return ( <table> <thead> <tr> <th> <button type="button" onClick={() => requestSort('name')}> Name </button> </th> <th> <button type="button" onClick={() => requestSort('price')}> Price </button> </th> <th> <button type="button" onClick={() => requestSort('stock')}> In Stock </button> </th> </tr> </thead> {/* as before */} </table>
);

Now we’re starting to look pretty feature-complete, but there’s still one big thing left to do. We need to make sure that we only sort our data when we need to. Currently, we’re sorting all of our data on every render, which will lead to all sorts of performance issues down the line. Instead, let’s use the built-in useMemo hook to memoize all the slow parts!

const ProductsTable = (props) => { const { products } = props; const [sortConfig, setSortConfig] = React.useState(null); React.useMemo(() => { let sortedProducts = [...products]; if (sortedField !== null) { sortedProducts.sort((a, b) => { if (a[sortConfig.key] < b[sortConfig.key]) { return sortConfig.direction === 'ascending' ? -1 : 1; } if (a[sortConfig.key] > b[sortConfig.key]) { return sortConfig.direction === 'ascending' ? 1 : -1; } return 0; }); } return sortedProducts; }, [products, sortConfig]);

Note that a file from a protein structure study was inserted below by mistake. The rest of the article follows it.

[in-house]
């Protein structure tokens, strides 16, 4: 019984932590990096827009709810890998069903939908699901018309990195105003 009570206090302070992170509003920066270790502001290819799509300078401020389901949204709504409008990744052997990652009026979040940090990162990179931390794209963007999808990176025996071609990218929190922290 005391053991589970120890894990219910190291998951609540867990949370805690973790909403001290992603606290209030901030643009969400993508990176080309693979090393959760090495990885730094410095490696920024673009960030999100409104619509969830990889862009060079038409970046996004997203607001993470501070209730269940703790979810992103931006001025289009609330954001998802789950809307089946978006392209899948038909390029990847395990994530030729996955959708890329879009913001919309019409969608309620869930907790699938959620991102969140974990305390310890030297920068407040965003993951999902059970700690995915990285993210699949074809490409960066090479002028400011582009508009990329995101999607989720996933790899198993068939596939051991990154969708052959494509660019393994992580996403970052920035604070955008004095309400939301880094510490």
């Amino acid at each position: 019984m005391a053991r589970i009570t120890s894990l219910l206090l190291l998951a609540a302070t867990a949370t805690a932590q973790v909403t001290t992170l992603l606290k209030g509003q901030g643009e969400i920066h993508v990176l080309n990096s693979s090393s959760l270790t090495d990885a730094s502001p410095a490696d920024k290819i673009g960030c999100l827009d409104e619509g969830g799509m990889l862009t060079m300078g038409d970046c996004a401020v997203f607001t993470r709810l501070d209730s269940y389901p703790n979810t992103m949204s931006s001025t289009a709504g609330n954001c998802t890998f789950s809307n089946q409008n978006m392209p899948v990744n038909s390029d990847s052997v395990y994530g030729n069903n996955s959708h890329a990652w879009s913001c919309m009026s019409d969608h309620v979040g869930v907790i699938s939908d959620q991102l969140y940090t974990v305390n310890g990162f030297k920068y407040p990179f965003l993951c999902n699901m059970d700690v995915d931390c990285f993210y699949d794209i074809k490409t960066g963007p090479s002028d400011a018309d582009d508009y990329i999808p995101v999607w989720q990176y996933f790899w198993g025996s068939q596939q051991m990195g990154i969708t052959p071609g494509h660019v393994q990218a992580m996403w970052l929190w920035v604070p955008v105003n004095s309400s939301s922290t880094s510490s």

If you haven’t seen it before, useMemo is a way to cache — or memoize — expensive computations. So given the same input, it doesn’t have to sort the products twice if we re-render our component for some reason. Note that we want to trigger a new sort whenever our products change, or the field or direction we sort by changes.

Wrapping our code in this function will have huge performance implications for our table sorting!

Making It All Reusable

One of the best things about hooks is how easy it is to make logic reusable. You’ll probably be sorting all types of tables throughout your application, and having to reimplement the same stuff all over again sounds like a drag.

React has this feature called custom hooks. They sound fancy, but all they are are regular functions that use other hooks inside of them. Let’s refactor our code to be contained in a custom hook, so we can use it all over the place!